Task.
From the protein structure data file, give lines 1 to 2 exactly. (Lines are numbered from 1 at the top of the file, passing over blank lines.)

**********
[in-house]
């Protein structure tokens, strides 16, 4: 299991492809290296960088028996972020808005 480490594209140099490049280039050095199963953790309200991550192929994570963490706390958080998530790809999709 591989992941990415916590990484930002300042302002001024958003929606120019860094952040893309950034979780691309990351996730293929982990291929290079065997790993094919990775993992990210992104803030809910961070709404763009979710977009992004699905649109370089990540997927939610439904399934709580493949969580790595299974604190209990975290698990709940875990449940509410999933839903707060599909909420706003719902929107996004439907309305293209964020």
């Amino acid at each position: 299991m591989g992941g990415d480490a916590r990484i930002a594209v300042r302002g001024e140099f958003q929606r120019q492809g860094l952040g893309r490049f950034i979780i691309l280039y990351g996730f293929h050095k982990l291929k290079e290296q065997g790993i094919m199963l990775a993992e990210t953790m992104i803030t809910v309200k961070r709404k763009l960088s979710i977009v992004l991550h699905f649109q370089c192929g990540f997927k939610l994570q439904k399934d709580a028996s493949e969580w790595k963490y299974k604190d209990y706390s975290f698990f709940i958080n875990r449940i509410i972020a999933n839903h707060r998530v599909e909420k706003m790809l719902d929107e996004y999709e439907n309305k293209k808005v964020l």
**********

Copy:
[in-house]
């Protein structure tokens, strides 16, 4: 299991492809290296960088028996972020808005 480490594209140099490049280039050095199963953790309200991550192929994570963490706390958080998530790809999709 591989992941990415916590990484930002300042302002001024958003929606120019860094952040893309950034979780691309990351996730293929982990291929290079065997790993094919990775993992990210992104803030809910961070709404763009979710977009992004699905649109370089990540997927939610439904399934709580493949969580790595299974604190209990975290698990709940875990449940509410999933839903707060599909909420706003719902929107996004439907309305293209964020």